Residents are placed into working groups bearing little to no resemblance to their former livelihoods. One of our guides who had started in the dog-training barns had never even had a pet; the other had come from a world of high-risk investment. After beginning in the swine barns, our guide was now in charge of marketing Sanpa’s Barrique Project, which asked 40 designers from Milan and Florence how woods from wine barrels could have a “third life.” The answers were breathtakingly beautiful. The task now for the woodworking and marketing practice groups at Sanpa is to replicate these luxury pieces and to create a worldwide demand for it.

Newness to task is no excuse for a substandard product at Sanpa: the standards are zealously high. This is no therapeutic activity designed to keep people busy for the afternoon craft time. Learning curves are steep and intense – and there is a lot at stake. This is business: sophisticated, high-standard, luxury business. Every corner of the property is impeccably maintained. Its farm machinery is mostly Ferrari and Lamborghini. Its buildings are beautiful and every corner of the property is maintained by the Landscaping and Gardening practice groups like palace grounds. One is reminded often that this place exists on amore per la qualità — the love of quality — in both our inner and outer lives.

Commercial activities like this project generate 18M euro per year toward the 42M-euro annual operating budget. Sanpa accepts zero government funding, finding it easier to exist without the fickle, complicated, distracting, political and short-term nature of government funding. The rest of its annual operating budget is provided by friends — wealthy, powerful and influential friends — who are drawn to Sanpa’s story, its standards and its significance. Many of these friends spend Christmas and New Year’s Eve at Sanpa for their own inspiration and recovery. Thousands more visit each year and become supporters — all starting with a welcome as warm as the one we received.

* * *

Going on a field trip like this, on the advice of a good friend, was a reminder in itself to keep venturing out into the world to find incredible stories that will leave a dent in you. We toured most of the day and did not see all of San Patrignano, which means we will undoubtedly go back someday to learn more from all the Sanpa community is doing.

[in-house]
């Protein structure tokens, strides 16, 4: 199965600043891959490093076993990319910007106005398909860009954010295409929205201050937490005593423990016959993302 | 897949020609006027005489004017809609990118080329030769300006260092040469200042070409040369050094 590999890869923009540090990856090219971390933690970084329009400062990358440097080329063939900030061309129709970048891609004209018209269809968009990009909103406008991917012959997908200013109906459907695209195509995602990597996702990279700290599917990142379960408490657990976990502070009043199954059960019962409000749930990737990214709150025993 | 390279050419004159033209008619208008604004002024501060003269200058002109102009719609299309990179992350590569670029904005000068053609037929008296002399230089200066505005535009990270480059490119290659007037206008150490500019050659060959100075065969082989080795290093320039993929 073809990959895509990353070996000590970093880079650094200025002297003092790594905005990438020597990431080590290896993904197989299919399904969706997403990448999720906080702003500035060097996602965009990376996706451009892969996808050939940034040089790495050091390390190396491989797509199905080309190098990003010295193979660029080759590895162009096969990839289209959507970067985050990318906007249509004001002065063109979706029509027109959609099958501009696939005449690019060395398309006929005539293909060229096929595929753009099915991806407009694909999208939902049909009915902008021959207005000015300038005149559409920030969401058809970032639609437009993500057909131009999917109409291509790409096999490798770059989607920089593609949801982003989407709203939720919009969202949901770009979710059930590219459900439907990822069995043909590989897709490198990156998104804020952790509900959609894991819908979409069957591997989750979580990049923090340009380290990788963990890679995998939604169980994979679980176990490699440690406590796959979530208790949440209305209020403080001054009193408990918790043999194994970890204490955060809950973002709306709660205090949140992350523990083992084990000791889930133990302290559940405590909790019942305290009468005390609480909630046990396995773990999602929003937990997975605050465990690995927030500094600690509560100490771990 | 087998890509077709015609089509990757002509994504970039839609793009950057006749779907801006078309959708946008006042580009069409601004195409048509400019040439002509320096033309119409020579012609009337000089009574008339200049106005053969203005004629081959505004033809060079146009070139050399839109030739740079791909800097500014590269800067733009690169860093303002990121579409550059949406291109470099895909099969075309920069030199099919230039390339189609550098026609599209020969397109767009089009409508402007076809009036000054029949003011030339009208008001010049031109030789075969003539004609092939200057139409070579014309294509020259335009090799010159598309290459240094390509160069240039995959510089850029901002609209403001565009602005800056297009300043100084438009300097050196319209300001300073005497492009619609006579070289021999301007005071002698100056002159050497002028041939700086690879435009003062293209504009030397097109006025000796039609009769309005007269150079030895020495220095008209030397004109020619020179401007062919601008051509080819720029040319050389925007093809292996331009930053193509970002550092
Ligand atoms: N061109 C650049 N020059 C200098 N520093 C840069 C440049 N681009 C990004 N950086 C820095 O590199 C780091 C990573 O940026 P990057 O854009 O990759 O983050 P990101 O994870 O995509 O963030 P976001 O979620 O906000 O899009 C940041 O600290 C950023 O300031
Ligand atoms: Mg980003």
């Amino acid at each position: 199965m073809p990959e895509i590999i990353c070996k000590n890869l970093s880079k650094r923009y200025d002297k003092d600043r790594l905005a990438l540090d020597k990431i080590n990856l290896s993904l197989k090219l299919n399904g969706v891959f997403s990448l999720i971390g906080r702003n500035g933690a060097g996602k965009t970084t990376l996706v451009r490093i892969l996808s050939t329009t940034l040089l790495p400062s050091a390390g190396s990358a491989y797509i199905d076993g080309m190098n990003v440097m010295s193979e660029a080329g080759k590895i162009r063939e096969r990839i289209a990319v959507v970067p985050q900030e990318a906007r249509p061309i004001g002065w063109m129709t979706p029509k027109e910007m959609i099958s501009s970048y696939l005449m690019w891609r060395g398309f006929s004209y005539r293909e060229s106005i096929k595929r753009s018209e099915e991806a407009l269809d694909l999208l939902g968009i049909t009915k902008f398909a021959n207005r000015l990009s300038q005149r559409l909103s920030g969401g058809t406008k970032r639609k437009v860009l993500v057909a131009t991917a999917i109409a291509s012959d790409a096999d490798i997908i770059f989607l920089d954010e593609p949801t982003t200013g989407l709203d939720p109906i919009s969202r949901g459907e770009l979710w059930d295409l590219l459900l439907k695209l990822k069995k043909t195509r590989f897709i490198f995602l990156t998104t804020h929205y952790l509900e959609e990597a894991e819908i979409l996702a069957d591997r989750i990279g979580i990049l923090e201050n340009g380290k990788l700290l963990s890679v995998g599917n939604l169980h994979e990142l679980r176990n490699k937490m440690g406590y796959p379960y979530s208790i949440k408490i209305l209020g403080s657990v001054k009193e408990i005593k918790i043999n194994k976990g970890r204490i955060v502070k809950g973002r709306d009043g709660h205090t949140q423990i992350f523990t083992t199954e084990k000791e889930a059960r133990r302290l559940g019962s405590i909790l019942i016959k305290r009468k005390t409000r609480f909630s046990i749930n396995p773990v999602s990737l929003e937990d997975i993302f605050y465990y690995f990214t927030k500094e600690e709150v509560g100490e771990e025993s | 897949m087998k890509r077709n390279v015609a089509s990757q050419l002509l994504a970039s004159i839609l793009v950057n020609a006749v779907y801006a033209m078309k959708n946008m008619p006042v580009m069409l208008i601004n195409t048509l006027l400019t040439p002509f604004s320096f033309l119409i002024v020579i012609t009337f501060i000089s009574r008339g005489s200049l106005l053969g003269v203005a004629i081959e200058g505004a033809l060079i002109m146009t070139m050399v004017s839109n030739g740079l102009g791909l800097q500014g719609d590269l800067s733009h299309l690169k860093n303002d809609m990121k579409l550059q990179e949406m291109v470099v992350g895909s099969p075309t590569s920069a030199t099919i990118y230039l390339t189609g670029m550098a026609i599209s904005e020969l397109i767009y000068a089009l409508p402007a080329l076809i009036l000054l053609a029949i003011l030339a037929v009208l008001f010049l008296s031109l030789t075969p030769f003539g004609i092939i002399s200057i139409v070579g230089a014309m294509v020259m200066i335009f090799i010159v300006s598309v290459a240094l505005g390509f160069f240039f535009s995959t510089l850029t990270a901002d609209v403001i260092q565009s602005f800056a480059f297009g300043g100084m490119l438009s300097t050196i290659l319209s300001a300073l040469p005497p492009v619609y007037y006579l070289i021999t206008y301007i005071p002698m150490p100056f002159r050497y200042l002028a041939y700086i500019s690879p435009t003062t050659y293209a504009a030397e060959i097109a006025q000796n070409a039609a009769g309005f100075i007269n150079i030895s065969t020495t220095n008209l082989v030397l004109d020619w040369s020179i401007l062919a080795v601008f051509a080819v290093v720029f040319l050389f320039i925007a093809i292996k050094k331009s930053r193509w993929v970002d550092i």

The lessons from that day continue to inspire and inform our approach to the work of leadership development. We are actively weeding out our tendency to hesitate and / or avoid conflict. We are hungrier to learn new things and are setting our standards higher than is reasonable. We are also building time for friendship into our day-to-day operations. And we are eating better food, with the kind of people who tell you that you have to go and see something to believe it.

If you are planning on being in Italy and would like to visit San Patrignano, please be in touch and we can introduce you to their International Coordinator. And then we can share the wonders of the experience (over dinner) when you return.

 


Ian Chisholm is a founding partner of Roy Group.

Rolling with Roy Group…for a Decade

By Brent Hesje

About a decade ago, a bunch of tennis balls, some fascinating stories about The Isle of Skye and three questions made Fountain Tire an even better place. The impetus for this change came from what I had learned through a Roy Group course, The Leader’s Discipline™.

During this experience I was offered useful and portable tools to create safe conversations back at work. The tools gave me insight on how I could learn to improve from anyone. My improvement in conversation, true listening and stronger focus on the end result nudged other Fountain Tire leaders to seek out these tools from Roy Group.

Over the years, I have wandered away from The Leader’s Discipline, yet only temporarily. The learning is so portable. It sits in my head and the memories of its effectiveness haunt me.

Recently I found myself back, this time for the Opportunity in Conflict™ experience. As expected, I was taught powerful concepts through wonderful storytelling, and left the experience with useful tools to help me personally and professionally.